A popular modder who makes VR mods for games including Grand Theft Auto 5 and Red Dead Redemption 2 has been slapped with a copyright takedown from publisher Take-Two Interactive.
“I just received a DMCA takedown notice from Take-Two Interactive Software, Inc., parent company of Rockstar Games, Inc. and 2K Games, Inc., in relation to Grand Theft Auto, Red Dead Redemption 2, and Mafia Definitive Edition,” modder Luke Ross wrote on Patreon (opens in new tab). “They are demanding that I remove all their copyrighted works from my Patreon page.”
According to The Verge (opens in new tab), Ross makes somewhere in the neighborhood of $20,000 a month $20,000 making the aforementioned Rockstar games, as well as Elden Ring and Horizon Zero Dawn, playable on VR headsets. However, Take-Two is now demanding he take down all copyrighted works from his Patreon.
Ross argues that, because he’s only selling original mods – and not the games themselves – and the mods aren’t built using Take-Two’s software, he isn’t hosting any such copyrighted materials. He also points out that all of his mods require the purchaser to buy and own a copy of the game before they’ll work.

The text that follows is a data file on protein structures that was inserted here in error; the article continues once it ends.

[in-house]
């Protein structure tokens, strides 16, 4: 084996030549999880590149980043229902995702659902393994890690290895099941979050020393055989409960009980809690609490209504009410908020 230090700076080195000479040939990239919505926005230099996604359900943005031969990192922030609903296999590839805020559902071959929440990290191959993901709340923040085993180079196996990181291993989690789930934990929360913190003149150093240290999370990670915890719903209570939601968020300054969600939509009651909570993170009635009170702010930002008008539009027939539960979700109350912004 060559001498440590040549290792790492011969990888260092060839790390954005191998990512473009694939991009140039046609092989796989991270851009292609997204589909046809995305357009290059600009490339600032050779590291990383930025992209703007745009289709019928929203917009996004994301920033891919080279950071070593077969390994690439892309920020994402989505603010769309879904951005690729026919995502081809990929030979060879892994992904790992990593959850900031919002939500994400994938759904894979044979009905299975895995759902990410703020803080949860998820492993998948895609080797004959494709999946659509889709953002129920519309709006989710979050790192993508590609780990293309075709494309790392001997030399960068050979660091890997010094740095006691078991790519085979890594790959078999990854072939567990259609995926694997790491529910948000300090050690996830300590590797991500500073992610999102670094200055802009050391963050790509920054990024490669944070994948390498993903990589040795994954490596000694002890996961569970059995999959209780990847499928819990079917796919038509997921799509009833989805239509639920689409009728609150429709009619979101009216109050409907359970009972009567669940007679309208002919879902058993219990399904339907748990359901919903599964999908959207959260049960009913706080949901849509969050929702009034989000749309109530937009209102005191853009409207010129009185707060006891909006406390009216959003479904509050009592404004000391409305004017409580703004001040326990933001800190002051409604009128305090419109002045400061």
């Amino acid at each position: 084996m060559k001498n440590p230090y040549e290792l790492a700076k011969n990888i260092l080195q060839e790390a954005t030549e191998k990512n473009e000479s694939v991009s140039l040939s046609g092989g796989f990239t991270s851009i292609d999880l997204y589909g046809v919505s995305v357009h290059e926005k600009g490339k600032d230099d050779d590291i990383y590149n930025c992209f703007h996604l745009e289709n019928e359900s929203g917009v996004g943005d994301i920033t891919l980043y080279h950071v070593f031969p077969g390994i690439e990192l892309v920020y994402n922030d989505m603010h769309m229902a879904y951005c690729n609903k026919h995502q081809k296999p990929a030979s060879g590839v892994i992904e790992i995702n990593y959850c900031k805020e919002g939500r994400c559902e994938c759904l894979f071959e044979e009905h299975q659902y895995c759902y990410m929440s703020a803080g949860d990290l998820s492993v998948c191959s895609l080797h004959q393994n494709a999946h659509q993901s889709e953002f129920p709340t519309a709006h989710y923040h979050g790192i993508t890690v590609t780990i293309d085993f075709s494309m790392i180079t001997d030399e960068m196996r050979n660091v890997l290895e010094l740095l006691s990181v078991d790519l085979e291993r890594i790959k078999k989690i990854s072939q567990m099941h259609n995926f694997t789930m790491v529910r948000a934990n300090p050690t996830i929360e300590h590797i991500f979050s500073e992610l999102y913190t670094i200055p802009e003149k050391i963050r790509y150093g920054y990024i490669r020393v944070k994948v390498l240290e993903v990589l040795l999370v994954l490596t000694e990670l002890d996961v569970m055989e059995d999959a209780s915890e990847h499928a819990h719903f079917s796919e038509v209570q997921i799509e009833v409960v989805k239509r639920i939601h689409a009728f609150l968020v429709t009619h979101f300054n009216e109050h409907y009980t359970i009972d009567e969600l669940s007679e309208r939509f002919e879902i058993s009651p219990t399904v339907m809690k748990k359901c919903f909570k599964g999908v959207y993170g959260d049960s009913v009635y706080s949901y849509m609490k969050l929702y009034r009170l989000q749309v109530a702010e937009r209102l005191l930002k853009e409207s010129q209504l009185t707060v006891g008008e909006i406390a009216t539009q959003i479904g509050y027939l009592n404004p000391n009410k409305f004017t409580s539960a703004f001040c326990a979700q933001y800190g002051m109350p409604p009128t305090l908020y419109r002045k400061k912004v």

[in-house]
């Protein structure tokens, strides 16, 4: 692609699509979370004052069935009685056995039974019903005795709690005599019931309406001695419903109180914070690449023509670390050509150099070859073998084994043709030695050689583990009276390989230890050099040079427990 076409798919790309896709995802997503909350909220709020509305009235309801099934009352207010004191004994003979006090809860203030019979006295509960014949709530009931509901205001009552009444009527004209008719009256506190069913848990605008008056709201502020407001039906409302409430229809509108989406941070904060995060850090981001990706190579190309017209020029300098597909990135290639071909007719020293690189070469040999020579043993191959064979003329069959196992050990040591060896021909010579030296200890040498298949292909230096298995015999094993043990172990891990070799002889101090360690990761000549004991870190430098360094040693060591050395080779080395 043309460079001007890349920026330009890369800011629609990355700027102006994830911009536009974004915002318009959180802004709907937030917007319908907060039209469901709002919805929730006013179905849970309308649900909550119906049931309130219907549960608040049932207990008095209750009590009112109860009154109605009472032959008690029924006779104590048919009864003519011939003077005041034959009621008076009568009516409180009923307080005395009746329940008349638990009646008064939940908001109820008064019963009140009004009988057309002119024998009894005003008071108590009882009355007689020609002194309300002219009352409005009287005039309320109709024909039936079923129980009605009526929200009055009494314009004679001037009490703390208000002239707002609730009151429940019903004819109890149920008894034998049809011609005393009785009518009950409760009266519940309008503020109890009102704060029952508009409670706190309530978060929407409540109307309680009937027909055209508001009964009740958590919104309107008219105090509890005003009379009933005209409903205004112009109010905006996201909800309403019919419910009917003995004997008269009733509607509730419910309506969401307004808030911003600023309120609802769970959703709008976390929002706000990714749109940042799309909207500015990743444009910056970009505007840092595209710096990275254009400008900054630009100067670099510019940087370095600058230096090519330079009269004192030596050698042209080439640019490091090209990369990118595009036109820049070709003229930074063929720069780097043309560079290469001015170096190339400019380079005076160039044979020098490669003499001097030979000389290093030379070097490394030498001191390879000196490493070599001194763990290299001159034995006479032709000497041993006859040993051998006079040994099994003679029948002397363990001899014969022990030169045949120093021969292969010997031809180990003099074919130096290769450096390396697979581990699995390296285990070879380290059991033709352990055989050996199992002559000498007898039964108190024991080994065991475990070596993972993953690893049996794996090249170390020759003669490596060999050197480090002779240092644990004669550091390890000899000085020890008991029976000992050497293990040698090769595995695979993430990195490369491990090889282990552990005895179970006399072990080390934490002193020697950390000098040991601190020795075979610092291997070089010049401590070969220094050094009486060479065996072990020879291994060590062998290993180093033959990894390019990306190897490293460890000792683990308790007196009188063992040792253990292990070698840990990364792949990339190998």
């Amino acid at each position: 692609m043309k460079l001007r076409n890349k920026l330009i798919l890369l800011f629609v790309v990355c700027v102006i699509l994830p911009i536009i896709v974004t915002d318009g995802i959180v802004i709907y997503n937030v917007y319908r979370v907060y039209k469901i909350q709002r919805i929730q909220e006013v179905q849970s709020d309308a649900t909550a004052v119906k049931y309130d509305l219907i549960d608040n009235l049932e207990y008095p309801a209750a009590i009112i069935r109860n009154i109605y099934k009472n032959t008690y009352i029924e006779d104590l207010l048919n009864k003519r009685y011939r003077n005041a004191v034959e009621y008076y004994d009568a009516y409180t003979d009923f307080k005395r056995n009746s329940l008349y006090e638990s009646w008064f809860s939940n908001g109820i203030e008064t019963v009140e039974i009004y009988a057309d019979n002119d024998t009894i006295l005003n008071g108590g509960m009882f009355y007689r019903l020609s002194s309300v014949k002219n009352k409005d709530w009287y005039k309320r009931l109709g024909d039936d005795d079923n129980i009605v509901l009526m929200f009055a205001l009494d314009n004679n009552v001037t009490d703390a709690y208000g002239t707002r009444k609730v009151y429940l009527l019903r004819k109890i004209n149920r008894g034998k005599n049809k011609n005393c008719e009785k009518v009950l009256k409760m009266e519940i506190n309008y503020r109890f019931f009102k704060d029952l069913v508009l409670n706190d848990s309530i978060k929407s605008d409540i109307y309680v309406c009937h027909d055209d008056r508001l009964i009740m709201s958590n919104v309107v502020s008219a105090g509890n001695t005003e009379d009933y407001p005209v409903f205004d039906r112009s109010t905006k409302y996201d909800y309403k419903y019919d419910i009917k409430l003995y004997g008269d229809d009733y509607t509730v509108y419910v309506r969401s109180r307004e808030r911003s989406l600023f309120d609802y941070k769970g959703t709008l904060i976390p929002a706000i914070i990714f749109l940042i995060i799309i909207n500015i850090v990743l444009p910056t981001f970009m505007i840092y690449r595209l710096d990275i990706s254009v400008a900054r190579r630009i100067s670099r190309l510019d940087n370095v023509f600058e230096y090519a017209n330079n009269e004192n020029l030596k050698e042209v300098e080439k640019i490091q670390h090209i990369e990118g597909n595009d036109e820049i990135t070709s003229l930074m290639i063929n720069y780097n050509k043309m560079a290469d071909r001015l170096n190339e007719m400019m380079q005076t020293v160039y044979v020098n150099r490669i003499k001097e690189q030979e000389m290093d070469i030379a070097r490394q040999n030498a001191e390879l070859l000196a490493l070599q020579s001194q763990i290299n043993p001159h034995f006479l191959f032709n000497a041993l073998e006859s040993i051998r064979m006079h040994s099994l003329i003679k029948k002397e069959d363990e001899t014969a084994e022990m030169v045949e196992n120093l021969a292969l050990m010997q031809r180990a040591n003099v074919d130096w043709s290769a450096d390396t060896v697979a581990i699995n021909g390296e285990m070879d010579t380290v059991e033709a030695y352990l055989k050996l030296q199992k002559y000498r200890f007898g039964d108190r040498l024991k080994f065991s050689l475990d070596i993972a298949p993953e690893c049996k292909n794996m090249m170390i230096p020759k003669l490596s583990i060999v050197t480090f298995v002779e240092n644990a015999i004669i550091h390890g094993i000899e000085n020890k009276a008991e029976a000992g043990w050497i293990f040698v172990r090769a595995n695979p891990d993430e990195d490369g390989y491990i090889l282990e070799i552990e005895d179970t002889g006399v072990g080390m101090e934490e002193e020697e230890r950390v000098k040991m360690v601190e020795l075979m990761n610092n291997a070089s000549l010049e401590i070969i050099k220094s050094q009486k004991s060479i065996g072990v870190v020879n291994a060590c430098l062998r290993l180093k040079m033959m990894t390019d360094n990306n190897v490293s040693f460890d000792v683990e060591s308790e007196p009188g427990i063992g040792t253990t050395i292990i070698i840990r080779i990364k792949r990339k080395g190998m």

Although he adds that he isn’t selling or hosting anything that exploits or repurposes the original IP, Ross says he “honors and respects copyright” and will agree to take down “anything even remotely related to any product made or distributed by Take-Two.”
Unless Rockstar responds to Ross’s request for clarification, “that means that all posts, images, guides, recommendations, tutorials and above all my VR mods for GTA V, Red Dead Redemption 2, Mafia: Definitive Edition, Mafia II: Definitive Edition, Mafia III: Definitive Edition will be taken down and will no longer be accessible to download.”
Ross insists that he has no plan to cross legal swords with Take-Two, but argues that it would be “extremely anti-customer and anti-gamer” if they were to demand that all of his mods related to the publisher’s IP are deleted. “If what they want is to assert their corporate dominance with gamers’ interests as collateral damage, I have no power to stop them,” Ross says.
As for what Take-Two’s long game, it’s unclear why it’s randomly taking down VR mods when they’ve been out for a few years now. The likely assumption is that they just want to open up the possibility of GTA V and Red Dead Redemption 2 VR, but its action today could be the result of any number of internal affairs.
We’ve reached out to Take-Two for comment and will update this article if we hear back.
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